Photo Credit: Alex Kolomoisky/POOL/FLASH90
Justice Minister Tzipi Livni (L) speaking with Finance Minister Yair Lapid at a recent cabinet meeting. Livni opposes extending protection to pregnant women, Jewish and Arab, in Judea and Samaria from being fired.

Israeli negotiator Tzipi Livni is opposing a legislative move to protect women, Jews and Arabs, in Judea and Samaria who are pregnant or are on maternity leave from being fired because doing might be interpreted as de facto annexation of Jewish communities.

Prime Minister Binyamin Netanyahu promised on Sunday that the law protecting the rights of women in the rest of Israel will also apply to women in Judea and Samaria. The Cabinet Ministerial Committee previously has approved the bill.

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Livni, always one of the first to speak for women’s rights when it is convenient for her, is worried that the law, if passed, might affect the secret talks between Israel and the Palestinian Authority. PA chairman Mahmoud Abbas could interpret a legislative change as intentional move towards Israeli sovereignty.

She has support from Attorney General Yehuda Weinstein, who has come out against Knesset’s applying the law, proposed by Jewish Home Knesset Member Orit Struck. They ignored the fact that the Knesset already has applied specific laws to residents of Judea and Samaria at least a dozen times.

As it stands now, Israeli companies and government offices in Judea and Samaria can fire women if they are about to give birth or are on maternity leave.

Equal rights, especially those for women, normally would be an unquestioned principle, but when it comes to “settlers,” everything goes upside down.

At least two Yesh Atid ministers also object, and Livni and Weinstein want the change to come through a military order.

Weinstein  argues that previous Knesset laws for Judea and Samaria were of a “personal” nature. Women’s maternity rights apparently are political, not personal, according to the Attorney General.

Legitimate feminists, and not opportunist feminists like Livni, put their principles above politics, even if they are left-wingers.

Labor MK Merav Michaeli, a strongly feminist activist, backs Strucks’s bill. “First and foremost I think every country should regulate companies owned by its citizens to protect human and workers’ rights wherever it operates,” Michaeli explained. “Both international law and human rights organizations agree today that rights should be protected as much as possible, also under occupation.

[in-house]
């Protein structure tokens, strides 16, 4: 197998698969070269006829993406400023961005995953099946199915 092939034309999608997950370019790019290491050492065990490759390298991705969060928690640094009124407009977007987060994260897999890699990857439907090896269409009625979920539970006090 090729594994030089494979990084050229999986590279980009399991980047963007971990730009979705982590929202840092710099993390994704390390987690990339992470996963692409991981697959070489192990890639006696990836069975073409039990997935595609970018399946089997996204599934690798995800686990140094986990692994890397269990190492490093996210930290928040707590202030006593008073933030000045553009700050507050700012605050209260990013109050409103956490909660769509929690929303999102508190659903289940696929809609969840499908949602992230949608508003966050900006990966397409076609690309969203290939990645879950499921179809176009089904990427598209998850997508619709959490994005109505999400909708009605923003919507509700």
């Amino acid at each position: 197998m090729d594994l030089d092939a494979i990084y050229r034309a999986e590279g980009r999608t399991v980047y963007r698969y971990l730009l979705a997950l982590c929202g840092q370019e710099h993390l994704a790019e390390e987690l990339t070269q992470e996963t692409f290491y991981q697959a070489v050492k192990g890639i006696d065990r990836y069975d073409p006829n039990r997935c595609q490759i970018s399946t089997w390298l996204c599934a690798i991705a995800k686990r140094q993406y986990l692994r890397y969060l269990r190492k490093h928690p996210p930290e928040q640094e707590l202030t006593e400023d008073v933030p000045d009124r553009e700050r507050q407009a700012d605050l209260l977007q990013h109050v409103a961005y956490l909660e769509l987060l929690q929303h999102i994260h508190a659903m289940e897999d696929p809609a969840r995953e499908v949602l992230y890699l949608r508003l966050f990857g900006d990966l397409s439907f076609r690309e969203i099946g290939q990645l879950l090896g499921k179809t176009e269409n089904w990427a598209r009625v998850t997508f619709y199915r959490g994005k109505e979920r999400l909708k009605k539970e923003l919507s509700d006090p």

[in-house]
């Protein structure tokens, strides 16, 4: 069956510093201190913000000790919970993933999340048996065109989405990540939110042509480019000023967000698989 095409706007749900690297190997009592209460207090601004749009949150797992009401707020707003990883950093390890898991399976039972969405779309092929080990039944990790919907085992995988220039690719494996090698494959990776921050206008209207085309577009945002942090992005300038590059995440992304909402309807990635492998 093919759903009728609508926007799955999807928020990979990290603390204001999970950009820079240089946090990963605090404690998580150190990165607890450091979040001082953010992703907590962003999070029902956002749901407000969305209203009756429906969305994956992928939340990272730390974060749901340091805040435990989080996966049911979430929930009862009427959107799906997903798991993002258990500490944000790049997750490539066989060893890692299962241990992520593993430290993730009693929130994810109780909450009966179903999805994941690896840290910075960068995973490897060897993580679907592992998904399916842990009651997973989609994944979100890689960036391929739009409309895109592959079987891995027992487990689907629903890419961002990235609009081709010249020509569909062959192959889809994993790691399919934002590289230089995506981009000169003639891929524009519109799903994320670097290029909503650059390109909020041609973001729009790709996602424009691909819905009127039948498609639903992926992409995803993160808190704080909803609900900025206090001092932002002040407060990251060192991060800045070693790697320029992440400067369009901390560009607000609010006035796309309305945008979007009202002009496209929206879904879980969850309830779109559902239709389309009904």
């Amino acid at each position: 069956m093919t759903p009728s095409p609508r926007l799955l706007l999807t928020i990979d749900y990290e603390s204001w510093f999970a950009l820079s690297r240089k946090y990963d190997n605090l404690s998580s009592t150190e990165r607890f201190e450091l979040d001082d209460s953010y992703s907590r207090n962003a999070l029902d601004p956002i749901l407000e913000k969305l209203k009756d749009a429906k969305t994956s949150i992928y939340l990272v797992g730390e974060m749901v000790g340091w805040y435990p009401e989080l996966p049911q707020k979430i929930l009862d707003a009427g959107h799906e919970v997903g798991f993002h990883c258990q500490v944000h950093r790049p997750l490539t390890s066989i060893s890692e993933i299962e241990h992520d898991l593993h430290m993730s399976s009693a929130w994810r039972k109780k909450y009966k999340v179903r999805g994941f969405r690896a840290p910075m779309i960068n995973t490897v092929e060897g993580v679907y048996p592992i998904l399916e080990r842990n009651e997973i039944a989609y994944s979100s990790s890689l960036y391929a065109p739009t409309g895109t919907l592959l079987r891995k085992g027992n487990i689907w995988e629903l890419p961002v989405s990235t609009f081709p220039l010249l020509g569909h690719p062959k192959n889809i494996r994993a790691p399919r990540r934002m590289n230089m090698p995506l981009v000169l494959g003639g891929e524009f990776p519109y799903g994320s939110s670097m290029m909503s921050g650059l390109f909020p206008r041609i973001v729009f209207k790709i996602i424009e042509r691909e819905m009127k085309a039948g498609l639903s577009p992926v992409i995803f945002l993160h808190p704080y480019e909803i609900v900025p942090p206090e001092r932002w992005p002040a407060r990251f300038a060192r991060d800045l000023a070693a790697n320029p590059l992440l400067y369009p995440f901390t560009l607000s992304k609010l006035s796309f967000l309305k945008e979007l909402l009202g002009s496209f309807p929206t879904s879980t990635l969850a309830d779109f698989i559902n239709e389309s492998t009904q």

“Approval of the law is an appropriate and normal step that finally recognizes that human rights in general, and women’s rights in specific, should not stop at the Green Line.”

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16 COMMENTS

  1. I am asking for a longest time: why is Livni in the government? In the view of arabs there is no disputed territory; all Eretz Yisrael belongs to Islam. So I do not think that we need "leaders" that totally, or partially, agree with with this arabian opinion.

  2. Interesting. As someone employed by a city council over the Green Line, it took my boss two years to fire an under-performing worker due to her pregnancies and maternity leave. I know she consulted with the in-house counsel and I imagine she would have canned her sooner if she could…

  3. well livni is correct in one thing that all humans were created equal, "as we came naked into the world and naked shall we return." but in the meantime, it is man who make women pregnant, so they should have the same rights as men in the workforce.

  4. this makes no sense. Arab workers make up a large part of the work force over the green line. Wouldn’t this law also protect them? Why is Livni against Muslim females, who get so little respect from their own people as it is?  Livni needs to be fired – she is a traitor to our mission as Jews.

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